Empowering women is essential to India’s development. Even before he was elected prime minister, in January 2014, Narendra Modi tweeted, “Days of seeing women as just ‘homemakers’ have gone; we have to see women as nation builders.” That tweet, in many ways, encapsulates the progressive outlook of the Modi administration. Under PM Modi’s direction, Nirmala Sitharaman, who was formerly India’s minister of defense, became the country’s second female defence minister and, after Indira Gandhi, its second female finance minister. In addition, Sitharaman is the first female minister to occupy each of those positions on a full-time basis.

Comparably, from May 2014 to May 2019, the late Sushma Swaraj held the position of Minister of External Affairs. After Indira Gandhi, Swaraj was the second woman to occupy this role. Consider Pratima Bhoumik once again. She is the first female member of parliament for the BJP in Tripura and the second in the Northeast. After being selected to the Union Cabinet as the Minister of Social Justice and Empowerment, Bhoumik is also the first permanent resident to hold the position of Union Minister. Most crucially, Droupadi Murmu, the 15th President of India, embodies what Modi’s India understands to be the essence of “nari shakti”—that is, the capacity for dreaming, the desire to put in the necessary effort, and the steadfast resolve to achieve. To sum up, let me just state that in Modi’s India, Raisina Hill is proudly occupied by a Santhali lady who came from a rural hamlet in the Mayurbhanj region of Odisha. The inspirational story of Droupadi Murmu is also a tribute to the vision and foresight of Prime Minister Modi, who is still regarded as one of the world’s most well-liked and influential figures for good causes.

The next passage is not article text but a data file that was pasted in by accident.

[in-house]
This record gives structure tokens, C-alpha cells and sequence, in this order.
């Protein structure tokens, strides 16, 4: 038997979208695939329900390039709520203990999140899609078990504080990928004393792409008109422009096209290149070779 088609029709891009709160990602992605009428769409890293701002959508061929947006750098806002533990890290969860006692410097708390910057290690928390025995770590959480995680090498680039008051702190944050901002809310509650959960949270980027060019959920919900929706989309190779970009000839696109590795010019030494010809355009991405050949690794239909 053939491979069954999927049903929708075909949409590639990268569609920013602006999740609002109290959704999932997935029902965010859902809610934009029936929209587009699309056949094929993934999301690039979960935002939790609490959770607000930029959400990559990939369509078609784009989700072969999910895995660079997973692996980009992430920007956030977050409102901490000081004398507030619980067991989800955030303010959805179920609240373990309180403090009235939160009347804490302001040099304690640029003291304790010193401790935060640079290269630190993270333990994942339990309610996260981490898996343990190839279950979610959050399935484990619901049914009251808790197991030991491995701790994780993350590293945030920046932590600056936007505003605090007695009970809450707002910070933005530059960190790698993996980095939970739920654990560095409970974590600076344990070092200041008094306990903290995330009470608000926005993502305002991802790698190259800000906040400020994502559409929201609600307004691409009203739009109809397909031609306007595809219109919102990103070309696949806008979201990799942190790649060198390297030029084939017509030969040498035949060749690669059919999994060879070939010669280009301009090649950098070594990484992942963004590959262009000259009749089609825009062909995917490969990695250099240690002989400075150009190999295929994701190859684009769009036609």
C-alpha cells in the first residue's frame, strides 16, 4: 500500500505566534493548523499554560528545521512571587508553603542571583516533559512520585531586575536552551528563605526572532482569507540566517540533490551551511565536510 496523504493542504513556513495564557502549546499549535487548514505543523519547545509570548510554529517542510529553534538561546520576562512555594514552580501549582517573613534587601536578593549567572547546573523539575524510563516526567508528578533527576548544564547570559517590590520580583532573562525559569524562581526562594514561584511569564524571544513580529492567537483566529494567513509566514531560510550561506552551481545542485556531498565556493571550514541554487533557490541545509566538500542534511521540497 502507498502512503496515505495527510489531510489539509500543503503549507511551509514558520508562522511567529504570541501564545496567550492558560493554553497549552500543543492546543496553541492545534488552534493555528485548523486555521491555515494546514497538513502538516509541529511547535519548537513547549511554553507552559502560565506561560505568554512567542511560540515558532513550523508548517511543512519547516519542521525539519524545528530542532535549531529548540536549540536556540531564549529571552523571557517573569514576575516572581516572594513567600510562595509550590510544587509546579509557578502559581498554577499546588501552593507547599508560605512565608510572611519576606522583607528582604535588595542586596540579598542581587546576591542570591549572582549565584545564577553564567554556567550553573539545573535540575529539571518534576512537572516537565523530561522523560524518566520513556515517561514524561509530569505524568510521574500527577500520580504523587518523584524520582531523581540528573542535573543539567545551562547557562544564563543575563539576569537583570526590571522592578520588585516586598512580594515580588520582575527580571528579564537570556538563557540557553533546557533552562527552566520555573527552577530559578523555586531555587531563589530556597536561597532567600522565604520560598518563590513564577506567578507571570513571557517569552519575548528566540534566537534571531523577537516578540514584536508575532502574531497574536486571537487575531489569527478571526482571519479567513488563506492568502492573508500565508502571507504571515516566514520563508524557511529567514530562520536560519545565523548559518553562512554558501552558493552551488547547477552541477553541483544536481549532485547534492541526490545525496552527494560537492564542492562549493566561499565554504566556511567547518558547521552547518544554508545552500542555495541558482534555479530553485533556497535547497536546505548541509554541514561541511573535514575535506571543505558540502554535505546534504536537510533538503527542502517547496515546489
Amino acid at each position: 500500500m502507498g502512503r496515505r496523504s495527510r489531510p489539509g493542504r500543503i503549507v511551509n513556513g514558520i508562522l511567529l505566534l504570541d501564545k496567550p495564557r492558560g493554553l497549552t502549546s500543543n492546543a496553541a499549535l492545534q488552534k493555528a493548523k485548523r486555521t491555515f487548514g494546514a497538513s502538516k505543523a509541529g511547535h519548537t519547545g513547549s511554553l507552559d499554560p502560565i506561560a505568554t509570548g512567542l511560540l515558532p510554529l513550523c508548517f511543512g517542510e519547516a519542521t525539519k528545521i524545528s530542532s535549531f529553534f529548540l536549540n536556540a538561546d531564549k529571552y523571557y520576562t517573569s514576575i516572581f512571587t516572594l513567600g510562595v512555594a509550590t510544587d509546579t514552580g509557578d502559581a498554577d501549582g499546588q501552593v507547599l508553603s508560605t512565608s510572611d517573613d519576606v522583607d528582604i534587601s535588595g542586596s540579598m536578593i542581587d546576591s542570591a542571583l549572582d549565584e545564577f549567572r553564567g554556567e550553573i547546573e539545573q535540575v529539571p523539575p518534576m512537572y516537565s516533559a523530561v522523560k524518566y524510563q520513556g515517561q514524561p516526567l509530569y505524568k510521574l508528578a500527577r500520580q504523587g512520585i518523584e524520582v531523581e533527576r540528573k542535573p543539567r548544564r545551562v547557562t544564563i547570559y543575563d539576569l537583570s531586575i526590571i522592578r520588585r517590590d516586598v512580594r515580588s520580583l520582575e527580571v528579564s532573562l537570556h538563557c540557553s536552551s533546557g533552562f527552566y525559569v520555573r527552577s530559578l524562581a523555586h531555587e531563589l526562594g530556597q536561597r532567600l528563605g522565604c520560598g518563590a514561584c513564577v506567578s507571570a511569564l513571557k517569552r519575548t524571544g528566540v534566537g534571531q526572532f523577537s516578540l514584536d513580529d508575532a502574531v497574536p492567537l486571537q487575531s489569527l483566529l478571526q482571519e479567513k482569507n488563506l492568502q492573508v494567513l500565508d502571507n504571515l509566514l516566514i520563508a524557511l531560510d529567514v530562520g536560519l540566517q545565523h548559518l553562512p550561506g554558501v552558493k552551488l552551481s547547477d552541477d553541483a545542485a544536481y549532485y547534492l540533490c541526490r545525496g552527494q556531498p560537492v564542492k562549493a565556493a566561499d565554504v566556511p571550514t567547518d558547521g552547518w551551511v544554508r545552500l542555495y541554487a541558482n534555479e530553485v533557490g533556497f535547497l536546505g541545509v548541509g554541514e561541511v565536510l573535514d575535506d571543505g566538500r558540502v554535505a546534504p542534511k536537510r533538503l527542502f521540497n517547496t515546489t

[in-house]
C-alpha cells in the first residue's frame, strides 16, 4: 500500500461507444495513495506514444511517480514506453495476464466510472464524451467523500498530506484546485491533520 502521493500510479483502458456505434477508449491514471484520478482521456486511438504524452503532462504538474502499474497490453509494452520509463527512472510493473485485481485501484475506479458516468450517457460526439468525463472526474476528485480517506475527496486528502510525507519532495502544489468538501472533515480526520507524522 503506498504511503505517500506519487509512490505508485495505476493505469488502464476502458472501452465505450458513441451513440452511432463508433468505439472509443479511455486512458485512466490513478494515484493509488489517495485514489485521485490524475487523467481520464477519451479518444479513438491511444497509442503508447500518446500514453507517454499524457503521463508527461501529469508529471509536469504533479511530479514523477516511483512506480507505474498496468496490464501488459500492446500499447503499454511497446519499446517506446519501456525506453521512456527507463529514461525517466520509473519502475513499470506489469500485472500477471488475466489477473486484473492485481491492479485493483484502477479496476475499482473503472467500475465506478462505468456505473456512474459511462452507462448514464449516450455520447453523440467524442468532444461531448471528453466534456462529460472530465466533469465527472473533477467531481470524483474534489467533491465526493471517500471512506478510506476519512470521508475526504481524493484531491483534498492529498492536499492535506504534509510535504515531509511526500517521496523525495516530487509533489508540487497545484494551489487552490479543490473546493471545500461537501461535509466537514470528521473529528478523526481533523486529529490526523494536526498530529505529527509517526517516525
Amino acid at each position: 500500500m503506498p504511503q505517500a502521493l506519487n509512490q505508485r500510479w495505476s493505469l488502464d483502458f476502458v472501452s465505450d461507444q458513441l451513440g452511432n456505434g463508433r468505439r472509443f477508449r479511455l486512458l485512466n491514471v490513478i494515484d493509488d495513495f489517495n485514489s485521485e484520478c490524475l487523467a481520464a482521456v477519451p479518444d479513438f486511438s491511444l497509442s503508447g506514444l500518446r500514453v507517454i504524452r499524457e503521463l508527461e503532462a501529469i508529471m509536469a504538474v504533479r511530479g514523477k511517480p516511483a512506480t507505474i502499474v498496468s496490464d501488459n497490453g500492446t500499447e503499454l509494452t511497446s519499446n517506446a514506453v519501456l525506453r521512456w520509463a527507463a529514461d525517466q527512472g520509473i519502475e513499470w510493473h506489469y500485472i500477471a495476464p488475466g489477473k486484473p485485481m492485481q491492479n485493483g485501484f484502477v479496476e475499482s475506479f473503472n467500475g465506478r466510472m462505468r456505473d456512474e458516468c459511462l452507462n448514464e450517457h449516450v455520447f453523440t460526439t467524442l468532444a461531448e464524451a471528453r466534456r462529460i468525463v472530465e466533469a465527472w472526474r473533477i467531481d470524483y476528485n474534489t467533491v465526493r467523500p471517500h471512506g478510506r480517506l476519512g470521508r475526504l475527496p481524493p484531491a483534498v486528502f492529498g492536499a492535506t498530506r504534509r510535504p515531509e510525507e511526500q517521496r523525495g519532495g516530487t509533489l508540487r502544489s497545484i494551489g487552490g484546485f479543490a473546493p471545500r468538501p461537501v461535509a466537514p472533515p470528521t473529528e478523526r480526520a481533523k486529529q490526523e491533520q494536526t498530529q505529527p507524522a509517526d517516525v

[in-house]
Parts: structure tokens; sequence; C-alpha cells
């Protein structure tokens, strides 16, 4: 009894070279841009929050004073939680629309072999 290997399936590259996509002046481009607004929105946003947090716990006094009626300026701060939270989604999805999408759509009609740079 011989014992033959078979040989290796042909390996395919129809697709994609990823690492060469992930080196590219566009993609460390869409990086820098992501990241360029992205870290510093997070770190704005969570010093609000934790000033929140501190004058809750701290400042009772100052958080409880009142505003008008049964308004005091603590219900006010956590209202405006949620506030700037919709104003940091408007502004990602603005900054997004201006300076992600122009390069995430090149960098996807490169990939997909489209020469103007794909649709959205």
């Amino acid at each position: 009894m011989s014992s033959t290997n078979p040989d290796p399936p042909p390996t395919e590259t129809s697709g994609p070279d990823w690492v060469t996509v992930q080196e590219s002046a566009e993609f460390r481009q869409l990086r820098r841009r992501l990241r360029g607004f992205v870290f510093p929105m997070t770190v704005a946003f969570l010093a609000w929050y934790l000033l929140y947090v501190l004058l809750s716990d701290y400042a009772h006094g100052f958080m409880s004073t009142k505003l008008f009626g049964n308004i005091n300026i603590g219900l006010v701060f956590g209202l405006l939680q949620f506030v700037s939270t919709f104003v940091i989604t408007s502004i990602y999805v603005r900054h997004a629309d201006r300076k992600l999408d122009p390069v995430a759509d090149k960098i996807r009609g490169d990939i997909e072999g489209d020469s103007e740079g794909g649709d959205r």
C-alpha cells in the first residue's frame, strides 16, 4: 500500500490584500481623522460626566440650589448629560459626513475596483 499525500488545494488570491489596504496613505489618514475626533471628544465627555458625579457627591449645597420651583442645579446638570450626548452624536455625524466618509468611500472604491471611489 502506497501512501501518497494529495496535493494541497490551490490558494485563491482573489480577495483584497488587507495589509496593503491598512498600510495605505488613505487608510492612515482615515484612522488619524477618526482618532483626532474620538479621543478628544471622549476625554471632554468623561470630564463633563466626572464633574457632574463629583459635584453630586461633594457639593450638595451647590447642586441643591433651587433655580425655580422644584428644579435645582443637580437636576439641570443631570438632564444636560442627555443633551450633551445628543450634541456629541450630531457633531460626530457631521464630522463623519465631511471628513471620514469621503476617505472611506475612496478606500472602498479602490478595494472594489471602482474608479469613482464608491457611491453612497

Thanks to PM Modi’s flagship program, the Mudra Yojana, Kiran Kumari, a former hawker from Bokaro, Jharkhand, is now the proud owner of a toy and gift store. She received a loan of Rs 2 lakh for her business. After completing LMV driving school and receiving a Rs 1.77 lakh Mudra loan, Munirabanu Shabbir Hussain Malek of Surat is now earning Rs 25,000 a month operating an autorickshaw. After receiving a Rs. 1 lakh Mudra loan, weaver Veena Devi from the Kathua district of Jammu and Kashmir rose to prominence as one of the region’s top producers of Pashmina shawls. The traditional way of thinking has been that jobs are created in the public or private sectors. Nonetheless, the Mudra system has contributed to the growth of the “personal sector” as a source of income and independent contractor work.

The concept of women’s empowerment has been reinvented by Modi’s groundbreaking, first-of-its-kind, women-led development approach. To sum up the government’s attitude toward women, PM Modi remarked, “Daughter is not a burden; our daughters are our pride.” It would be appropriate to end by quoting him.